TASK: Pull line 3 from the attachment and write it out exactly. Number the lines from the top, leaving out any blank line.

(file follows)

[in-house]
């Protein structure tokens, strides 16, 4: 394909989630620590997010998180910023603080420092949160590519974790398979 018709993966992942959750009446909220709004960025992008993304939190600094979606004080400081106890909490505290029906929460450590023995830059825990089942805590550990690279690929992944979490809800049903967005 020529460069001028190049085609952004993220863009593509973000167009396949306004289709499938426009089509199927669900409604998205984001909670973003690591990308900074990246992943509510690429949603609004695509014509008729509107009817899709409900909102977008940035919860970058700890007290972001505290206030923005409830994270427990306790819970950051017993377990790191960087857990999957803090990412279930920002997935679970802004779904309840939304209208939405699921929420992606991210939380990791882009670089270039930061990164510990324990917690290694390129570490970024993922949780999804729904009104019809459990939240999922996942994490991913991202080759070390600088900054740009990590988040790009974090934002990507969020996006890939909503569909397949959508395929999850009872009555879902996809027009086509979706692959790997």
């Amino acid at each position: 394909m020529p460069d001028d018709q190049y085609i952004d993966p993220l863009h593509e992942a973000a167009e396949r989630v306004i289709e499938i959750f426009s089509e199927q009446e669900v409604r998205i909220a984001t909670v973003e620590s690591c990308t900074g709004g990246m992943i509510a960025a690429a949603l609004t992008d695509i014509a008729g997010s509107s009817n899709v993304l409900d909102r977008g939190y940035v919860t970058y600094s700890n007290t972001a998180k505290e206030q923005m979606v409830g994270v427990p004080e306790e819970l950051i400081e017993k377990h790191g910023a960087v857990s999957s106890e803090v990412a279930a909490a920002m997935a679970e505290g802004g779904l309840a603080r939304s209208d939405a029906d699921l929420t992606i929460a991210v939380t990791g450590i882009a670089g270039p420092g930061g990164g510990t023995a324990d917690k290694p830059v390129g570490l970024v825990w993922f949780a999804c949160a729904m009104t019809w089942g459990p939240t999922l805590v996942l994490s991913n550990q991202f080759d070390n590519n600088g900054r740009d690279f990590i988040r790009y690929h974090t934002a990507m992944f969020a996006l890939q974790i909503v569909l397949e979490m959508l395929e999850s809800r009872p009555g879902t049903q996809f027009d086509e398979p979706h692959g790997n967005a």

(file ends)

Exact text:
């Amino acid at each position: 394909m020529p460069d001028d018709q190049y085609i952004d993966p993220l863009h593509e992942a973000a167009e396949r989630v306004i289709e499938i959750f426009s089509e199927q009446e669900v409604r998205i909220a984001t909670v973003e620590s690591c990308t900074g709004g990246m992943i509510a960025a690429a949603l609004t992008d695509i014509a008729g997010s509107s009817n899709v993304l409900d909102r977008g939190y940035v919860t970058y600094s700890n007290t972001a998180k505290e206030q923005m979606v409830g994270v427990p004080e306790e819970l950051i400081e017993k377990h790191g910023a960087v857990s999957s106890e803090v990412a279930a909490a920002m997935a679970e505290g802004g779904l309840a603080r939304s209208d939405a029906d699921l929420t992606i929460a991210v939380t990791g450590i882009a670089g270039p420092g930061g990164g510990t023995a324990d917690k290694p830059v390129g570490l970024v825990w993922f949780a999804c949160a729904m009104t019809w089942g459990p939240t999922l805590v996942l994490s991913n550990q991202f080759d070390n590519n600088g900054r740009d690279f990590i988040r790009y690929h974090t934002a990507m992944f969020a996006l890939q974790i909503v569909l397949e979490m959508l395929e999850s809800r009872p009555g879902t049903q996809f027009d086509e398979p979706h692959g790997n967005a």